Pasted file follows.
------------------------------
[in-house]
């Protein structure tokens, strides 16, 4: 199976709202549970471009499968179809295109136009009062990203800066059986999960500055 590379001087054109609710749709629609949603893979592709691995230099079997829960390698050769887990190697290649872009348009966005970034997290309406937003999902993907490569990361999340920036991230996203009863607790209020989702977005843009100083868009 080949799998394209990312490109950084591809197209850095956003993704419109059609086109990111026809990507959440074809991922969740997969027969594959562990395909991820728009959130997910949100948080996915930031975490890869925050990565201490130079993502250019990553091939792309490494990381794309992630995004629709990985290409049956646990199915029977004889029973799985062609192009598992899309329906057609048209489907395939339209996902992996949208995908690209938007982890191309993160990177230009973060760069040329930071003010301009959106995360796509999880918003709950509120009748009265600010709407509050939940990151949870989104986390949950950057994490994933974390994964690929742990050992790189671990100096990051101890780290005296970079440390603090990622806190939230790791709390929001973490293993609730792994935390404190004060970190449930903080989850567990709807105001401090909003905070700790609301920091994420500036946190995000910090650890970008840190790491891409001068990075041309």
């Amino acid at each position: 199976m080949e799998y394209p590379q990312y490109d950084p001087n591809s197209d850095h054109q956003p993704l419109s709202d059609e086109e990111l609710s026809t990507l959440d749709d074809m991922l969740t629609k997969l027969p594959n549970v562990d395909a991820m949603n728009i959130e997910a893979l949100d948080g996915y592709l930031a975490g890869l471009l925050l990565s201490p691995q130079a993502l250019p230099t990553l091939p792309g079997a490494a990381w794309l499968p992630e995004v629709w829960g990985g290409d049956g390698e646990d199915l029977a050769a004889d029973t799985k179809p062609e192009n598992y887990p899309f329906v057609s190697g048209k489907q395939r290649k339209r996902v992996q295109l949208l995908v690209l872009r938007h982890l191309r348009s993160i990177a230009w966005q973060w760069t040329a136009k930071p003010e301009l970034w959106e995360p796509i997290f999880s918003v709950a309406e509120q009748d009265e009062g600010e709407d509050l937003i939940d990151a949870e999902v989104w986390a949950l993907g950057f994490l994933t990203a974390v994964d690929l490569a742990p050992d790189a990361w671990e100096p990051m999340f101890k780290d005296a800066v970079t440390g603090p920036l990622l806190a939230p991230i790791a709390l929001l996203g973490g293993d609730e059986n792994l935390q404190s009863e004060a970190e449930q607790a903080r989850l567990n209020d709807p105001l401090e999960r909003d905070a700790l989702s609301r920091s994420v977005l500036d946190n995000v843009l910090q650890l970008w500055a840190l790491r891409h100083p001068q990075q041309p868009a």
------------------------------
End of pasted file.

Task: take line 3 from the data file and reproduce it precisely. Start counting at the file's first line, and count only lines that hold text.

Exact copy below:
């Amino acid at each position: 199976m080949e799998y394209p590379q990312y490109d950084p001087n591809s197209d850095h054109q956003p993704l419109s709202d059609e086109e990111l609710s026809t990507l959440d749709d074809m991922l969740t629609k997969l027969p594959n549970v562990d395909a991820m949603n728009i959130e997910a893979l949100d948080g996915y592709l930031a975490g890869l471009l925050l990565s201490p691995q130079a993502l250019p230099t990553l091939p792309g079997a490494a990381w794309l499968p992630e995004v629709w829960g990985g290409d049956g390698e646990d199915l029977a050769a004889d029973t799985k179809p062609e192009n598992y887990p899309f329906v057609s190697g048209k489907q395939r290649k339209r996902v992996q295109l949208l995908v690209l872009r938007h982890l191309r348009s993160i990177a230009w966005q973060w760069t040329a136009k930071p003010e301009l970034w959106e995360p796509i997290f999880s918003v709950a309406e509120q009748d009265e009062g600010e709407d509050l937003i939940d990151a949870e999902v989104w986390a949950l993907g950057f994490l994933t990203a974390v994964d690929l490569a742990p050992d790189a990361w671990e100096p990051m999340f101890k780290d005296a800066v970079t440390g603090p920036l990622l806190a939230p991230i790791a709390l929001l996203g973490g293993d609730e059986n792994l935390q404190s009863e004060a970190e449930q607790a903080r989850l567990n209020d709807p105001l401090e999960r909003d905070a700790l989702s609301r920091s994420v977005l500036d946190n995000v843009l910090q650890l970008w500055a840190l790491r891409h100083p001068q990075q041309p868009a």